Shirts. Tees, button-down, collared, flannel. I’m sure you have a closet full of them. We do. There have even been times when we have purchased more hangers simply to hold them all.
We put on new clothes each day, don’t we? And with good reason. The ones from yesterday smell a little, well… lived in. The spaghetti sauce on the tummy doesn’t ride too well on day two, does it? Wrinkles resulting from hours in our cubicle chair may raise the eyebrows of coworkers. The Beatles’ may long for yesterday, but certainly not for yesterday’s attire.
And so we change our wardrobe. Something new and fresh for today, and then we repeat once again tomorrow. Society expects it of us, and we expect it of others, too. And in the midst of this daily rhythm, we see a spiritual reality played out.
God wants us to make a daily revision to our spiritual wardrobe also. He has provided the closet and the new, clean garments. Ever since Eden’s fig leaves, God has demonstrated that we are in need of something new and appropriate to cover us for the day. And He has shown Himself to be the clothier. In light of the new covenant, He states His intended purpose for our new clothes through the Apostle Paul:
You were taught, with regard to your former way of life, to put off your old self, which is being corrupted by its deceitful desires; to be made new in the attitude of your minds; and to put on the new self–created to be like God in true righteousness and holiness.
Put off, put on. Disrobe and get dressed. We take off the old self and put on the new creation (2 Corinthians 5:17). Our old self, which we all know is so beholden to old desires, such as lust and lies, greed and grumbling, is in need of being discarded for something much better: a new self, created by God Himself.
God has given us this new clothing and hung it in our closets, ready for us to place our arms into its sleeves. This new suit is given to all who recognize the filth that is staining their lives and who trust that the blood of Jesus cleans whiter than any launderer’s soap. We see ourselves in the parable of the prodigal son: God is the father who calls for the new robe to be placed upon his wayward child and we, still caked with grime from the pig sty, are given a new, fresh look.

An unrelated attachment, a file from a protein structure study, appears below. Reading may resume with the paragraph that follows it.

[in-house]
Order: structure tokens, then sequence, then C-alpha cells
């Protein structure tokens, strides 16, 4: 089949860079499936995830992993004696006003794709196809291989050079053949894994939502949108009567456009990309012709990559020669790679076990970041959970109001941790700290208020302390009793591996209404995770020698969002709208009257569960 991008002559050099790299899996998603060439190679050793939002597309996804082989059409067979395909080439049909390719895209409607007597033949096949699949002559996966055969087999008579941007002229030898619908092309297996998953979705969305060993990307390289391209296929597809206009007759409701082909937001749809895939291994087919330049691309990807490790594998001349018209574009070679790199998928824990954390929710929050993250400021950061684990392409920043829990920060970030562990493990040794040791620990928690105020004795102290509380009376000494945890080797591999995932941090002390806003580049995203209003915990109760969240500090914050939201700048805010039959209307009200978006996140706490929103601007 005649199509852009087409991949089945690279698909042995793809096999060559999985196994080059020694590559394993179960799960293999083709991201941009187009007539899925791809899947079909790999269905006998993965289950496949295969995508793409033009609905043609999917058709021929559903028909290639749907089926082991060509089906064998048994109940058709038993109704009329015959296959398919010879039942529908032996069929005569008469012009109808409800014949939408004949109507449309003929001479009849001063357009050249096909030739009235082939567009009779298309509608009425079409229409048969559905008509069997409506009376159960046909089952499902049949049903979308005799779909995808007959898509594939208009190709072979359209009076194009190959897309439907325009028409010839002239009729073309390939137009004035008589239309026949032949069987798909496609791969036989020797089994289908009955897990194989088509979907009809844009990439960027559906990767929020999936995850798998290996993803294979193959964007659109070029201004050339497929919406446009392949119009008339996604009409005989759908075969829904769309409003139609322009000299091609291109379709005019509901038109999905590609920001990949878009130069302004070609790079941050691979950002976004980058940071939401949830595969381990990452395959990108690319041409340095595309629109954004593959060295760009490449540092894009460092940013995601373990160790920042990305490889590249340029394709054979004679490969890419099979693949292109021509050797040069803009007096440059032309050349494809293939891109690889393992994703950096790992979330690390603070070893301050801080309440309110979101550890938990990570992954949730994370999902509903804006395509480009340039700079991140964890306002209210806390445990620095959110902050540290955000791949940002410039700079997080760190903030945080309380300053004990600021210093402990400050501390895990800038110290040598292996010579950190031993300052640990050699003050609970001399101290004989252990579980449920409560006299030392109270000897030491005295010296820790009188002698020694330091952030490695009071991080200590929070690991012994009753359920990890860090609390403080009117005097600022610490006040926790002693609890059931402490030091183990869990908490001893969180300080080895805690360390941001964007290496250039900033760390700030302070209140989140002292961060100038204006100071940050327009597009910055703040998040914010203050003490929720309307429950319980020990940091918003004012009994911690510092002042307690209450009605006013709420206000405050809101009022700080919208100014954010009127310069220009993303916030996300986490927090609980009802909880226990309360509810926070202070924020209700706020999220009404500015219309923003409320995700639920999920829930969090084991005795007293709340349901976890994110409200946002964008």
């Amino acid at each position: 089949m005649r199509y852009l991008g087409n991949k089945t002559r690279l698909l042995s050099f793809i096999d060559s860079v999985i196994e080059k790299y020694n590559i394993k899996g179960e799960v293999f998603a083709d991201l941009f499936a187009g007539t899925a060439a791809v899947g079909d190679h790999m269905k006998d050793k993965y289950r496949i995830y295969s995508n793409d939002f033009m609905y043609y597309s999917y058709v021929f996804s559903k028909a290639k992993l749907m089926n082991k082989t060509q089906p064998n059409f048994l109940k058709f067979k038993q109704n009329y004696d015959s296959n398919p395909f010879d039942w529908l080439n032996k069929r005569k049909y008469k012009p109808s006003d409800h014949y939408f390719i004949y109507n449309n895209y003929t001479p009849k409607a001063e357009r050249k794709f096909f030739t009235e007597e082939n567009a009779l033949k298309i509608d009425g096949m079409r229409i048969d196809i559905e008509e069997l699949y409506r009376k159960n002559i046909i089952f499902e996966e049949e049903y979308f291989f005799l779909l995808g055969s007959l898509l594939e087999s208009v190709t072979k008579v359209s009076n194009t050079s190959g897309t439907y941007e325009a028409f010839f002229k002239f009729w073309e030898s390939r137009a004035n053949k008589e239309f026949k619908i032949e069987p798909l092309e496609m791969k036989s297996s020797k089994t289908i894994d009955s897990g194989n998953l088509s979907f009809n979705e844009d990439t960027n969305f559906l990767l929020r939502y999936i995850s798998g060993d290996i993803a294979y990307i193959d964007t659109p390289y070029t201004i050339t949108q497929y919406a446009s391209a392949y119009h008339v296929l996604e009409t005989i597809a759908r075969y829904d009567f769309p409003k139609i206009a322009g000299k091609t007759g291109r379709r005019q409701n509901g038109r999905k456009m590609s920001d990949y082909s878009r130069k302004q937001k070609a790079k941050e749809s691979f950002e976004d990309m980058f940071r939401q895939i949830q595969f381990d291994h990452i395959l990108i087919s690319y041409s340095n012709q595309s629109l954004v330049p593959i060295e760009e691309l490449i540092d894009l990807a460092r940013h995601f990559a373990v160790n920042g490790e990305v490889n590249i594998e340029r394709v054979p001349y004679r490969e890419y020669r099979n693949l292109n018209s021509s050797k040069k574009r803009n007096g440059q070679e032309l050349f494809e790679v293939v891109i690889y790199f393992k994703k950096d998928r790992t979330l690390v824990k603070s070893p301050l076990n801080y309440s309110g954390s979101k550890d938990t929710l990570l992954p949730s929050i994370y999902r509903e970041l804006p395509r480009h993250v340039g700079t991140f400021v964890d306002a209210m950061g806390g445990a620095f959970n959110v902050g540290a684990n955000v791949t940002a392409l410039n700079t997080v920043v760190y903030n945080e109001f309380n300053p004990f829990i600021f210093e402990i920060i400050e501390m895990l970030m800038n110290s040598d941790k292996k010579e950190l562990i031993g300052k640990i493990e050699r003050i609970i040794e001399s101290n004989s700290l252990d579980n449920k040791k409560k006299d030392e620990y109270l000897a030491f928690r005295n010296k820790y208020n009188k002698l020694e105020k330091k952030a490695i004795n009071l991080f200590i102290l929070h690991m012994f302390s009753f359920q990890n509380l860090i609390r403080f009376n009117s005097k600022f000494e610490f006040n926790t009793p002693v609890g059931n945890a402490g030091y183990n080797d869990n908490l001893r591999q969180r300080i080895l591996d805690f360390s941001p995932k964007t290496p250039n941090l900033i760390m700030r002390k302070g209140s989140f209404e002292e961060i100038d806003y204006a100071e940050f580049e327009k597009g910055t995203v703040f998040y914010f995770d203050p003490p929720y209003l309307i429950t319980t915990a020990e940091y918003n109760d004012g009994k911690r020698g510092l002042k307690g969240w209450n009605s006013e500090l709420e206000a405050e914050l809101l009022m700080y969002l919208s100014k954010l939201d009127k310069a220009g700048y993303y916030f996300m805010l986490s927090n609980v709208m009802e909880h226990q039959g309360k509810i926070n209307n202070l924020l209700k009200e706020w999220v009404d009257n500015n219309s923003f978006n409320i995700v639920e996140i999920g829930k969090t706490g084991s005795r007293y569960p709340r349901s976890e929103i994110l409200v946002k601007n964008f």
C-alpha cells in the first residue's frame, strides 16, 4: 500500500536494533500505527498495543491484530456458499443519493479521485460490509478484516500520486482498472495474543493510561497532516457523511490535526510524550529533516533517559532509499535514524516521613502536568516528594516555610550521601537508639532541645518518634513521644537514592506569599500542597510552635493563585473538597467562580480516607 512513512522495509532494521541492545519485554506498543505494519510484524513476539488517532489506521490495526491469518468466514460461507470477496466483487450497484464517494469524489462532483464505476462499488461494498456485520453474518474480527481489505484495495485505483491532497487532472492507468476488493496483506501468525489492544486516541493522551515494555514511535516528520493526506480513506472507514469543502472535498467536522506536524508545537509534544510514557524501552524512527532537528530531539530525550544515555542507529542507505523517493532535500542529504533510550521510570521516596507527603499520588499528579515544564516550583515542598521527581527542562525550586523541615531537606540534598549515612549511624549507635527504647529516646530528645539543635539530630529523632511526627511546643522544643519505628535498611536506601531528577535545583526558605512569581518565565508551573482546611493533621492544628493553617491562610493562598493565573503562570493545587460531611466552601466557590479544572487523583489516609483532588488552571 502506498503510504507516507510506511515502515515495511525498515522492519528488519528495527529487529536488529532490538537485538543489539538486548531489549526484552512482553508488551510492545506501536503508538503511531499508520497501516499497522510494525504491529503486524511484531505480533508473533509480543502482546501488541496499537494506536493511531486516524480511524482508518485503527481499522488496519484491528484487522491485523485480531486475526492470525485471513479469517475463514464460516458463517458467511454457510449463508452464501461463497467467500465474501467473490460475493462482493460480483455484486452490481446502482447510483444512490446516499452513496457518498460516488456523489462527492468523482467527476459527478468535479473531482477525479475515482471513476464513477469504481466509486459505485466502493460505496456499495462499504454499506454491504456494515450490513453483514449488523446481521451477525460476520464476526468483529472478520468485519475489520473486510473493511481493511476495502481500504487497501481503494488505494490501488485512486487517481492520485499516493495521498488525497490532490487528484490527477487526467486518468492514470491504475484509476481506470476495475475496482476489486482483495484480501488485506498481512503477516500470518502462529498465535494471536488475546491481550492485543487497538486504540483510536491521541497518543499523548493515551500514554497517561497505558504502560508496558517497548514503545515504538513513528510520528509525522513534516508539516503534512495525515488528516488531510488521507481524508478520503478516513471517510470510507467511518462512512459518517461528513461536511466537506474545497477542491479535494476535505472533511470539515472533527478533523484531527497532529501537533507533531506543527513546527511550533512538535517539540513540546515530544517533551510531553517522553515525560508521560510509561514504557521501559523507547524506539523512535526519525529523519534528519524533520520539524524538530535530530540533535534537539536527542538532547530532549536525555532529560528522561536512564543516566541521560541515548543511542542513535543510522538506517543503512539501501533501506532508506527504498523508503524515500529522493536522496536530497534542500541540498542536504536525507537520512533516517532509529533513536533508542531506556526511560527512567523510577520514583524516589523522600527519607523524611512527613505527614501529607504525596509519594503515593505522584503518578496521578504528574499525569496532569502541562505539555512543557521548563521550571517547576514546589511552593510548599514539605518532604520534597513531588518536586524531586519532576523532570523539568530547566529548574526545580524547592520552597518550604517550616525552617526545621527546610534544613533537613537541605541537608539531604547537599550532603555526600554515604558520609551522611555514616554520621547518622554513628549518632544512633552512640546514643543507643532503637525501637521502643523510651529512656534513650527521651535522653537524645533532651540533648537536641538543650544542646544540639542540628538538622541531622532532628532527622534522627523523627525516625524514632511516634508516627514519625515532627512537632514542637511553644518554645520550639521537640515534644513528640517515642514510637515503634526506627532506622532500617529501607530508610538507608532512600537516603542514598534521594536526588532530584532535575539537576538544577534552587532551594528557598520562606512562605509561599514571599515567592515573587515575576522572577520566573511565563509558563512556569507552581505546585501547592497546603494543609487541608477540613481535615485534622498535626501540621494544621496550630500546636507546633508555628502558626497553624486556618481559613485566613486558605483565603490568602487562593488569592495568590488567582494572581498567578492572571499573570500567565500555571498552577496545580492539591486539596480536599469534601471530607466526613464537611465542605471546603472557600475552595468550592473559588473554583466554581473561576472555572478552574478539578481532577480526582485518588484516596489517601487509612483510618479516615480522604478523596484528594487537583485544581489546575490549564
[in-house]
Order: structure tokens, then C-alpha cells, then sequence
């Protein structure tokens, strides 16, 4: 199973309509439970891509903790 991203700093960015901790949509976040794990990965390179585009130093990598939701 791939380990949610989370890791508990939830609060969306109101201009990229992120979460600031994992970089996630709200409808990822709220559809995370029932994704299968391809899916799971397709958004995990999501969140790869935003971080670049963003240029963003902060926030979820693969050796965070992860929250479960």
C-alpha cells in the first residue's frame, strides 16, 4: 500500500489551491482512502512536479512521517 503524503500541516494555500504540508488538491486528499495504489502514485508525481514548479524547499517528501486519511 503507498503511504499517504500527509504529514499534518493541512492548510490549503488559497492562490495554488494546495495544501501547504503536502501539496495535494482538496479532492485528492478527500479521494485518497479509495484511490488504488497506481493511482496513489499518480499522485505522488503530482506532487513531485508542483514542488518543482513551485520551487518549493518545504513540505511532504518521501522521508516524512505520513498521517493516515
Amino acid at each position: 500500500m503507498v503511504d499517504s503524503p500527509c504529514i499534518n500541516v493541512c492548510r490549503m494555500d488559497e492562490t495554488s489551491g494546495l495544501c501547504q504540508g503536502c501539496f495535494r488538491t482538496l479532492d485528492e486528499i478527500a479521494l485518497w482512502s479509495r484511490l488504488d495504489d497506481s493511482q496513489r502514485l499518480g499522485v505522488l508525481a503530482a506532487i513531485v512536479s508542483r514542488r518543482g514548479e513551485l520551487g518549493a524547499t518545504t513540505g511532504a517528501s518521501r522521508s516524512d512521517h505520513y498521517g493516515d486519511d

Once we put on this new robe of righteousness, we possess it forever. We are children of the Father, and nobody can take away what He bestows! But as with so many things in the Christian life, there are two dimensions to our possession of this blessing. First, we are declared righteous eternally in God’s sight. This is evidenced by the creation of the new self that the Holy Spirit has caused to come alive in us.
The second dimension related to our new spiritual outfit is a temporal one. Each day, though we are eternally, perfectly, and unalterably clothed in Christ’s righteousness in the sight of God, we must actively put on that same holy garment. We find ourselves in Peter’s shoes in the Upper Room. When he thought he needed a bath from Christ to show that he was all-in, Jesus told him that he was already clean because of his belief. He just needed the grime of this earthly world washed from his feet. So we, too, must remove the soiled old self and put on the new self each day. Through confession and repentance, acceptance of forgiveness and fixing our eyes on Christ, we accomplish what Paul had envisioned in Ephesians. And in so doing, we are appropriately attired for being ambassadors of our heavenly Father to the watching world.
What a wonder it is that God has provided this change of clothing! And what a wonder it is that He has given us all we need to access our new wardrobe through our closet of prayer and private devotion. The garment we suit up in is more glorious than the one the father gave the prodigal. It is more glorious even than Joseph’s coat was! We are arrayed in the righteousness of the Lamb of God. And we shall wear it on that great Day, when we’ll be admitted to the wedding banquet that Jesus told us of. There, the Bride shall behold her Groom for the first time, and she shall be radiant in her pure, holy, untarnished gown. Until that day, let us continue our work in the wardrobe.